Dr. Isabella Epiu has achieved a historic milestone by becoming the first female anesthesiologist with a Ph.D. in East Africa. Epiu, specializing in anesthesia, critical care medicine, emergency care medicine, intensive care, and pain medicine, earned her Ph.D. in medicine with a focus on neuro-respiratory physiology and health economics from the University of New South Wales in Sydney, Australia.
President Yoweri Museveni, in a speech delivered by Vice-President Jessica Alupo, expressed the nation’s pride in celebrating Epiu’s outstanding contribution to the health sector and her groundbreaking achievement as the first female anesthesiologist with a Ph.D. in East Africa. The President commended her hard work, diligence, and discipline, describing her accomplishment as a milestone.
Acknowledging the support of Epiu’s parents, guardians, sponsors, and the people of Ngora district, Museveni highlighted the importance of education as a key driver of socioeconomic development. He praised Epiu’s exceptional work in research, noting her multiple awards, including the 2016 Media Award from a U.S.-based society of obstetric anesthesia and perinatology, the 2013 World Federation of Societies of Anesthesiologists (WFSA) research award, the 2014 award by the USA National Institutes of Health, and the 2018 Ph.D. scholarship.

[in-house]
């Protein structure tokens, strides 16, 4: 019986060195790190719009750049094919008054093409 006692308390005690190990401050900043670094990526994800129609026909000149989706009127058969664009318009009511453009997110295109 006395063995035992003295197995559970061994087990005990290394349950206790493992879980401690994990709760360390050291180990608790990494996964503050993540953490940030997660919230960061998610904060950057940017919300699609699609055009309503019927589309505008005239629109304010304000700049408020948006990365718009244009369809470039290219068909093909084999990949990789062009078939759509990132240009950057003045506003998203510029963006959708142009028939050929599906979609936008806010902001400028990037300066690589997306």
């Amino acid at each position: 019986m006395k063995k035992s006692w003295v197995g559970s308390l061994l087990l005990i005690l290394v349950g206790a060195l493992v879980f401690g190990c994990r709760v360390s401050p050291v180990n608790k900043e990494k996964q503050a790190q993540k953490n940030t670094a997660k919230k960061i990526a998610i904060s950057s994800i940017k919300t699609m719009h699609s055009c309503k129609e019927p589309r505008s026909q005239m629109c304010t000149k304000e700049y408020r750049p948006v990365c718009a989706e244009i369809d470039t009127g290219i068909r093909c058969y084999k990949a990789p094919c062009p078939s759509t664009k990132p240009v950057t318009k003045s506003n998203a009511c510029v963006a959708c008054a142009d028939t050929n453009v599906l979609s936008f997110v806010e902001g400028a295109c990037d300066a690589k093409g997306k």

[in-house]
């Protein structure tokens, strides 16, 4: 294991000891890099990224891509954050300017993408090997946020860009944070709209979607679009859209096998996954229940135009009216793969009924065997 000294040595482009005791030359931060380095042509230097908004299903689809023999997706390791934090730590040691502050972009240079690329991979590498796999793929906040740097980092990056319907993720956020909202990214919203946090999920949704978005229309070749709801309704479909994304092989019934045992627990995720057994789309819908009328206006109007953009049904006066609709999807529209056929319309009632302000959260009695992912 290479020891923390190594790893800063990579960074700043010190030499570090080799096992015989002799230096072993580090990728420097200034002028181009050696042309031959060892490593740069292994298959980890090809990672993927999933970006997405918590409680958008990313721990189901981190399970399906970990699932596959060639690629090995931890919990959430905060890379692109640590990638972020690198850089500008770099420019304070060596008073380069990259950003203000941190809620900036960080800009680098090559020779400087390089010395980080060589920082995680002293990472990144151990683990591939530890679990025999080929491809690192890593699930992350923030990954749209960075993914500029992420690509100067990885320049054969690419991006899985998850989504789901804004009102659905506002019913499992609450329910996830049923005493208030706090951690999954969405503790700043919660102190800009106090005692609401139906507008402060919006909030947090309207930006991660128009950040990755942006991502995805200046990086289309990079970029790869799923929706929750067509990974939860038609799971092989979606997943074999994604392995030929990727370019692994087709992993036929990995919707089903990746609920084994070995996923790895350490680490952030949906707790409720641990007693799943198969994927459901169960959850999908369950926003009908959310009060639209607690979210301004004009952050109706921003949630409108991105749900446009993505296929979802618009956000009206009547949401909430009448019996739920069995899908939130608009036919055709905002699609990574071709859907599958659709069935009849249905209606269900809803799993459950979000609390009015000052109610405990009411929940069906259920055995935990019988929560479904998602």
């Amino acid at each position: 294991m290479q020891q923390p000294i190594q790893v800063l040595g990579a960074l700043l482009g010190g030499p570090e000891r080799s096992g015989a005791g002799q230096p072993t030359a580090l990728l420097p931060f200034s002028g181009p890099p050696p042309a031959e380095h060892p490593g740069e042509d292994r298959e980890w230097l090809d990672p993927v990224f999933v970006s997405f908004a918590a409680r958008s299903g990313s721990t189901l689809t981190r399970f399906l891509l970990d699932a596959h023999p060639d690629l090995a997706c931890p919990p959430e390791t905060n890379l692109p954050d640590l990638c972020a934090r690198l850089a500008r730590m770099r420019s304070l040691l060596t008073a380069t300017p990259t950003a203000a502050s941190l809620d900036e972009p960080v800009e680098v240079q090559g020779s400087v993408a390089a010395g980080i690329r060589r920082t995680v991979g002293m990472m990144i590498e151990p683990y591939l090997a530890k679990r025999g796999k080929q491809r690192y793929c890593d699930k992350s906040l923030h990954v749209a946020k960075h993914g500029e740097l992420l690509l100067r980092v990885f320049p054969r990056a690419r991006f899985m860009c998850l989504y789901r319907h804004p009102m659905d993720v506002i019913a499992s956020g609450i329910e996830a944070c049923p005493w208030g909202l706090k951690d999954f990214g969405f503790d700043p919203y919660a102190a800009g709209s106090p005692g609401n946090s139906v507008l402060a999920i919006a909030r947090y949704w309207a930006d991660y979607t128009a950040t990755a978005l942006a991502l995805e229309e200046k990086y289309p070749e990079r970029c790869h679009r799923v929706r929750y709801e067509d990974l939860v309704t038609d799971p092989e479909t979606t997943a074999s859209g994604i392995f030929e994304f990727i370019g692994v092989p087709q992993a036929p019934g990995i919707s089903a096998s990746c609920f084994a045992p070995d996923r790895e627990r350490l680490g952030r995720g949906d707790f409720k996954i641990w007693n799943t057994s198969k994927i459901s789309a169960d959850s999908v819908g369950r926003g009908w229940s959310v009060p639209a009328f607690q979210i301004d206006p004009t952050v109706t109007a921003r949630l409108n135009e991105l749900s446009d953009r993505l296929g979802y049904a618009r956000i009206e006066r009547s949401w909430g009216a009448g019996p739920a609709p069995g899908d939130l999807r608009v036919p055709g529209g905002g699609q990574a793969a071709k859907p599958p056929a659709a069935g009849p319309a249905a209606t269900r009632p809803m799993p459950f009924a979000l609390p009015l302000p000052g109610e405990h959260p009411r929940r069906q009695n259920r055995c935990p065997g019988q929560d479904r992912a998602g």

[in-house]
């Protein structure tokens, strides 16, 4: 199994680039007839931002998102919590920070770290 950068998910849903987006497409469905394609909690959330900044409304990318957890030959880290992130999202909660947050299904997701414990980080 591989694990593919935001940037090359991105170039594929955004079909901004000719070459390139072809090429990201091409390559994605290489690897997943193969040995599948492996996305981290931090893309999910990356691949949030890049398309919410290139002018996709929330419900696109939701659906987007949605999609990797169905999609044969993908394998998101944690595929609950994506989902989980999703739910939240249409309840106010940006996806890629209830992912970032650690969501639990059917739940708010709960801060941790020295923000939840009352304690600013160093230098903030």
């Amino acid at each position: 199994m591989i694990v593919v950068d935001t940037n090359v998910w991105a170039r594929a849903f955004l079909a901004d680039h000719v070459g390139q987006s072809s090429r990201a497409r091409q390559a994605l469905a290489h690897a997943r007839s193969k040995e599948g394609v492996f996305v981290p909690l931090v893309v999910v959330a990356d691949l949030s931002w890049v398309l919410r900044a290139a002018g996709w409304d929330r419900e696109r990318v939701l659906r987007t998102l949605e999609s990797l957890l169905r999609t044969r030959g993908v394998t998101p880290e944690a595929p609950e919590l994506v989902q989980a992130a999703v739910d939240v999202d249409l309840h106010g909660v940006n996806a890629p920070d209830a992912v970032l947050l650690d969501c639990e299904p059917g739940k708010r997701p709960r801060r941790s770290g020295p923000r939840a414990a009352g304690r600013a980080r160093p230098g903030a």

The President underscored the government’s pride in having Epiu as a resourceful individual and expressed anticipation of her formidable contribution to the health sector. He encouraged young people to draw inspiration from Epiu’s achievements, emphasizing the government’s commitment to advancing education and socioeconomic development.
Epiu’s father, Pastor Richard Epiu Honorat, addressed the issue of brain drain, noting that graduates seeking opportunities abroad have been a longstanding challenge. Epiu herself attributed her achievements to God and expressed gratitude to the Ugandan government, particularly State House and the World Bank, for the scholarships she received.
In her remarks, Dr. Isabella Epiu highlighted the importance of strengthening health systems and improving surgical outcomes in developing countries. She emphasized the need for partnerships with local and international organizations, policymakers, and governments to address significant shortages in personnel, equipment, and protocols for safe anesthetic care in obstetric surgical cases across East Africa.